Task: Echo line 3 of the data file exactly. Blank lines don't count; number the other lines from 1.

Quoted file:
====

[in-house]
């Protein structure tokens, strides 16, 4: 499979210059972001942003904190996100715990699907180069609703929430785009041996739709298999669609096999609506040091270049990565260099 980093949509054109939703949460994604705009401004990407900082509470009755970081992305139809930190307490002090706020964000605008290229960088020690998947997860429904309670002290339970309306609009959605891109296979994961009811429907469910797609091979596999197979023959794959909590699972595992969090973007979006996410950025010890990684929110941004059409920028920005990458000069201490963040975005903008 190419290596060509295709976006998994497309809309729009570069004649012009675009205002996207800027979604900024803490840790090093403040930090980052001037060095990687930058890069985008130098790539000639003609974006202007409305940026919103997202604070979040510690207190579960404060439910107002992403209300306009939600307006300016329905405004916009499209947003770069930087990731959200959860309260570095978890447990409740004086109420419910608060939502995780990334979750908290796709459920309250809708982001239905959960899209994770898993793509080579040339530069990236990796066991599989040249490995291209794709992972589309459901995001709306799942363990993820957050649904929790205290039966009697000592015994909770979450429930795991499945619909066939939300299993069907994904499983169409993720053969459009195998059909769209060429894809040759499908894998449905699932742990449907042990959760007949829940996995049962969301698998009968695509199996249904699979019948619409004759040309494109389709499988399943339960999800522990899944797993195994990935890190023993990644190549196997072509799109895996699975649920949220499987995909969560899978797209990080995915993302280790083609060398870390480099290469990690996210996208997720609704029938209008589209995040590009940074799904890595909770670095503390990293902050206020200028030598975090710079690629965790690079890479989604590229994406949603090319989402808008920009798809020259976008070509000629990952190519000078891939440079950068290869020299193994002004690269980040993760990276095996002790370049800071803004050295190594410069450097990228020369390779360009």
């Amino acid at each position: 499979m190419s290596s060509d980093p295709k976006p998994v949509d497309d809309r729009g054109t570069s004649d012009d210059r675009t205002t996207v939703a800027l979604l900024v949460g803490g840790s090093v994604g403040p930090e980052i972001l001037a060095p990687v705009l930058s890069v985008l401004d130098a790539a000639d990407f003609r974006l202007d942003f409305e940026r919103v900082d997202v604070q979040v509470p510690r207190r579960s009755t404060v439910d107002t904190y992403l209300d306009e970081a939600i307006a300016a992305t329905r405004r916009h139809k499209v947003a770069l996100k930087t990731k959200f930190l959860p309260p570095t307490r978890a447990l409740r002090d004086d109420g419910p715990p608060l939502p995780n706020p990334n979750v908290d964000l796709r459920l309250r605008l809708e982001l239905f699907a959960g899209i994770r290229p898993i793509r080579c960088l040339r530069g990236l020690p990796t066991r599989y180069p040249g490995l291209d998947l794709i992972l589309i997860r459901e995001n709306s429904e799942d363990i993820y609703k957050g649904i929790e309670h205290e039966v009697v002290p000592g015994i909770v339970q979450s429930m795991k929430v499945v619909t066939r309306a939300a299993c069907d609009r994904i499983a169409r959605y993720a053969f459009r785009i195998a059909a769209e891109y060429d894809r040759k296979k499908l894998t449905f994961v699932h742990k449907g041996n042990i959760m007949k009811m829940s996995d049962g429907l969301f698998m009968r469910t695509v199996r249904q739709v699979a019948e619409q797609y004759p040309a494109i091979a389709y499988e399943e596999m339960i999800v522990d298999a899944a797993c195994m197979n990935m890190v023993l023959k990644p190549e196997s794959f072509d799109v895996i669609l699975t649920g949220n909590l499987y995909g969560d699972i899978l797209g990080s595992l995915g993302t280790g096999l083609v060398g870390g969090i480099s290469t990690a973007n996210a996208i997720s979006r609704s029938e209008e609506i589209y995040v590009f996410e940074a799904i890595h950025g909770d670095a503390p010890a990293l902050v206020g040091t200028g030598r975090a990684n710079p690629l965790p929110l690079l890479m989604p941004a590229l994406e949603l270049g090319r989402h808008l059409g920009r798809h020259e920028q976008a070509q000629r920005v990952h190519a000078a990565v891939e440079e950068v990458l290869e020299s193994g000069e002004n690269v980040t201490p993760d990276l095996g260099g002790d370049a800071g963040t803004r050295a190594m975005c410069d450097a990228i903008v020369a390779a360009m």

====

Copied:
């Amino acid at each position: 499979m190419s290596s060509d980093p295709k976006p998994v949509d497309d809309r729009g054109t570069s004649d012009d210059r675009t205002t996207v939703a800027l979604l900024v949460g803490g840790s090093v994604g403040p930090e980052i972001l001037a060095p990687v705009l930058s890069v985008l401004d130098a790539a000639d990407f003609r974006l202007d942003f409305e940026r919103v900082d997202v604070q979040v509470p510690r207190r579960s009755t404060v439910d107002t904190y992403l209300d306009e970081a939600i307006a300016a992305t329905r405004r916009h139809k499209v947003a770069l996100k930087t990731k959200f930190l959860p309260p570095t307490r978890a447990l409740r002090d004086d109420g419910p715990p608060l939502p995780n706020p990334n979750v908290d964000l796709r459920l309250r605008l809708e982001l239905f699907a959960g899209i994770r290229p898993i793509r080579c960088l040339r530069g990236l020690p990796t066991r599989y180069p040249g490995l291209d998947l794709i992972l589309i997860r459901e995001n709306s429904e799942d363990i993820y609703k957050g649904i929790e309670h205290e039966v009697v002290p000592g015994i909770v339970q979450s429930m795991k929430v499945v619909t066939r309306a939300a299993c069907d609009r994904i499983a169409r959605y993720a053969f459009r785009i195998a059909a769209e891109y060429d894809r040759k296979k499908l894998t449905f994961v699932h742990k449907g041996n042990i959760m007949k009811m829940s996995d049962g429907l969301f698998m009968r469910t695509v199996r249904q739709v699979a019948e619409q797609y004759p040309a494109i091979a389709y499988e399943e596999m339960i999800v522990d298999a899944a797993c195994m197979n990935m890190v023993l023959k990644p190549e196997s794959f072509d799109v895996i669609l699975t649920g949220n909590l499987y995909g969560d699972i899978l797209g990080s595992l995915g993302t280790g096999l083609v060398g870390g969090i480099s290469t990690a973007n996210a996208i997720s979006r609704s029938e209008e609506i589209y995040v590009f996410e940074a799904i890595h950025g909770d670095a503390p010890a990293l902050v206020g040091t200028g030598r975090a990684n710079p690629l965790p929110l690079l890479m989604p941004a590229l994406e949603l270049g090319r989402h808008l059409g920009r798809h020259e920028q976008a070509q000629r920005v990952h190519a000078a990565v891939e440079e950068v990458l290869e020299s193994g000069e002004n690269v980040t201490p993760d990276l095996g260099g002790d370049a800071g963040t803004r050295a190594m975005c410069d450097a990228i903008v020369a390779a360009m």